New York City's Rockefeller Center Christmas tree goes up

20181110_ap_3ce995dfd61c4a74ae954de3cea66158-455c2887cf2e46efa7407728f87b1791
Workers prepare to raise the 2018 Rockefeller Center Christmas tree into position at Rockefeller Plaza, Saturday, Nov. 10, 2018 in New York. The 72-foot tall, 12-ton Norway Spruce was brought by truck from Wallkill, N.Y., where with was cut down on Nov. 8. The official tree lighting ceremony takes place on Wednesday, Nov. 28. (AP Photo/Julie Walker)

NEW YORK (AP) - The Rockefeller Center Christmas tree is in place and will soon be strung with 50,000 lights as one of New York City's star holiday attractions, a gift from a same-sex married couple.

The 72-foot-tall, 12-ton Norway spruce arrived on a flatbed trailer Saturday morning and was hoisted by a crane into a spot overlooking the Rockefeller skating rink. Millions of people are expected to visit the tree, which will stay up till Jan. 7.

Crowds will see the tree burst alive with 5 miles (8 kilometers) of LED multicolored lights and a 900-pound Swarovski crystal star during a televised ceremony on Nov. 28.

The 75-year-old spruce came from Wallkill, 60 miles (96 kilometers) north of New York. It was donated by Lissette Gutierrez and her wife, Shirley Figueroa, from their home property. They nicknamed the tree "Shelby."

"Now it's not my tree, it's the world's tree; I'm so happy to be able to share her with everyone," Figueroa said at Rockefeller Center on Saturday. "Millions of people will come to visit Shelby."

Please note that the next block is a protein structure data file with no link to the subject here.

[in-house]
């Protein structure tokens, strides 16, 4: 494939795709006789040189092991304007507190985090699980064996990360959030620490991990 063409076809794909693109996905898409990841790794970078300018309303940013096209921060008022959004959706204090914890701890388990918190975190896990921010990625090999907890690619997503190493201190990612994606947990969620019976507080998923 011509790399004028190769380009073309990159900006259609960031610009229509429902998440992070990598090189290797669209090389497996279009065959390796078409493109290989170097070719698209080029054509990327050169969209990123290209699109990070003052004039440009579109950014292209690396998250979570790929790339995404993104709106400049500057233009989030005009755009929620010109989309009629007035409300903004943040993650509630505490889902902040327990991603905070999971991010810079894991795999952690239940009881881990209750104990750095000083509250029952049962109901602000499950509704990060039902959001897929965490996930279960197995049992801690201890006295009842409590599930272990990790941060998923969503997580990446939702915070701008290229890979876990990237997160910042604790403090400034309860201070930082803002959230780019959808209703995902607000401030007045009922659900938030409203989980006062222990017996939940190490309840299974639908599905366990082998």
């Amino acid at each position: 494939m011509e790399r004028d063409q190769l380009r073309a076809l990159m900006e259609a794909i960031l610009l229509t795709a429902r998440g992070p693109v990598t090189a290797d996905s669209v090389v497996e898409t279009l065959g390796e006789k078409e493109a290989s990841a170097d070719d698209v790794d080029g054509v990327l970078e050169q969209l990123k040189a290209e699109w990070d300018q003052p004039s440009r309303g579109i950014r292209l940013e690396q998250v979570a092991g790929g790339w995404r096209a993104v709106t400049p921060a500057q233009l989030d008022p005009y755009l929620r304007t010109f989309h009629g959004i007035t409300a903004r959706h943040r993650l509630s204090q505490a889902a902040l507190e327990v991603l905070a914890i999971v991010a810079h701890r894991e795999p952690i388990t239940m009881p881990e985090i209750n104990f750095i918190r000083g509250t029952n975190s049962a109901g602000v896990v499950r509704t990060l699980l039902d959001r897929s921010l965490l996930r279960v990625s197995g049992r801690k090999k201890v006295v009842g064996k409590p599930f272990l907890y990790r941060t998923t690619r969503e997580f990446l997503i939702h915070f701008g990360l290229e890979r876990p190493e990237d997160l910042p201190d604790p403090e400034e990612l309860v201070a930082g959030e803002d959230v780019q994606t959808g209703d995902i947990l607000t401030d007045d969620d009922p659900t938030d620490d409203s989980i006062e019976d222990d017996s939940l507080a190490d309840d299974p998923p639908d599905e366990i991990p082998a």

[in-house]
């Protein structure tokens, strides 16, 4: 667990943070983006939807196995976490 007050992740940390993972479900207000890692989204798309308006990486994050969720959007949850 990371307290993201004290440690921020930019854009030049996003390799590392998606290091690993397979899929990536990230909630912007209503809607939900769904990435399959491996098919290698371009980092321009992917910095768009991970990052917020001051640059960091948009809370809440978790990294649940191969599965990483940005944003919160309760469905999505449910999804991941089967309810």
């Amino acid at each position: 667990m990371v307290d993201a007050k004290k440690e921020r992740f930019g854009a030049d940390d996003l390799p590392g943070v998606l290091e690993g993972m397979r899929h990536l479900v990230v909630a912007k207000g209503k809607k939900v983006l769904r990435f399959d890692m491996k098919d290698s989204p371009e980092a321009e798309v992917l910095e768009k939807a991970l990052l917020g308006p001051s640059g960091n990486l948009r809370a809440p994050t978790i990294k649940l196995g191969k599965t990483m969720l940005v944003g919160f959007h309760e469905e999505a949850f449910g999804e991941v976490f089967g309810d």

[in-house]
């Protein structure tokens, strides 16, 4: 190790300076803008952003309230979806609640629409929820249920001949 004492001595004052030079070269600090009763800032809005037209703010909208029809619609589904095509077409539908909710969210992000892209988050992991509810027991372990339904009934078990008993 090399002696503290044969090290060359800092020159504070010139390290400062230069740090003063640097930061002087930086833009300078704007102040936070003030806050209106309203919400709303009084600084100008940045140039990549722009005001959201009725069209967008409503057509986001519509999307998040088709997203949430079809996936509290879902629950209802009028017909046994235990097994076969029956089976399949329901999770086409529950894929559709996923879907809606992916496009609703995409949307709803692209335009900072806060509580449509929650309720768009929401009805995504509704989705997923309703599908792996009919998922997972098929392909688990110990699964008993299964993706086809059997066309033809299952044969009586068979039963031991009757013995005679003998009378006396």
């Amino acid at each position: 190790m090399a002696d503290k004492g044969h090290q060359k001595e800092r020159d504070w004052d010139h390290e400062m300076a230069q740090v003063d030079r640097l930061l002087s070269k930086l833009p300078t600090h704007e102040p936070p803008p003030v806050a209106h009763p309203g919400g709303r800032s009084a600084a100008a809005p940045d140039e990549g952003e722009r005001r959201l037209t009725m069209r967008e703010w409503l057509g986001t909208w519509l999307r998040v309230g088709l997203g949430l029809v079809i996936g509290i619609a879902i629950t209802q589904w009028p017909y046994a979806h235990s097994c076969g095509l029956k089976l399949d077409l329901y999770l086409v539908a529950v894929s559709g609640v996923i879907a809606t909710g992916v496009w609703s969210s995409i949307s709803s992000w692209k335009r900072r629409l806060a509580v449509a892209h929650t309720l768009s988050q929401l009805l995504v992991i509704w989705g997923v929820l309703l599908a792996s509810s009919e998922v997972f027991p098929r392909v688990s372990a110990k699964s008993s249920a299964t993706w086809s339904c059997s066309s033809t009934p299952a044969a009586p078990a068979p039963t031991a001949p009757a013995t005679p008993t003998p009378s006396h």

Figueroa, 49, explained that she refers to the tree as "she" because "I felt she has a female spirit."

Figueroa said that when she and Gutierrez bought their house, the previous owner said Rockefeller Center's gardener had his eye on the tree. Gutierrez, 47, said she initially was reluctant to give up the spruce, but Figueroa convinced her.

Erik Pauze, the center's head gardener, also attended the ceremony. He cared for the tree over the summer, watering and feeding it compost tea as the couple watched outside their home.

After the tree is dismantled, it will be donated to Habitat for Humanity to help build housing.

The legacy of the famed New York holiday tree reaches back to Christmas Eve in 1931, during the Great Depression. Workers building Rockefeller Center pooled their money to buy a 20-foot tree they decorated with garland handmade by their families.

Two years later, Rockefeller Center officials made the tree an annual tradition, starting with the first lighting ceremony in 1933.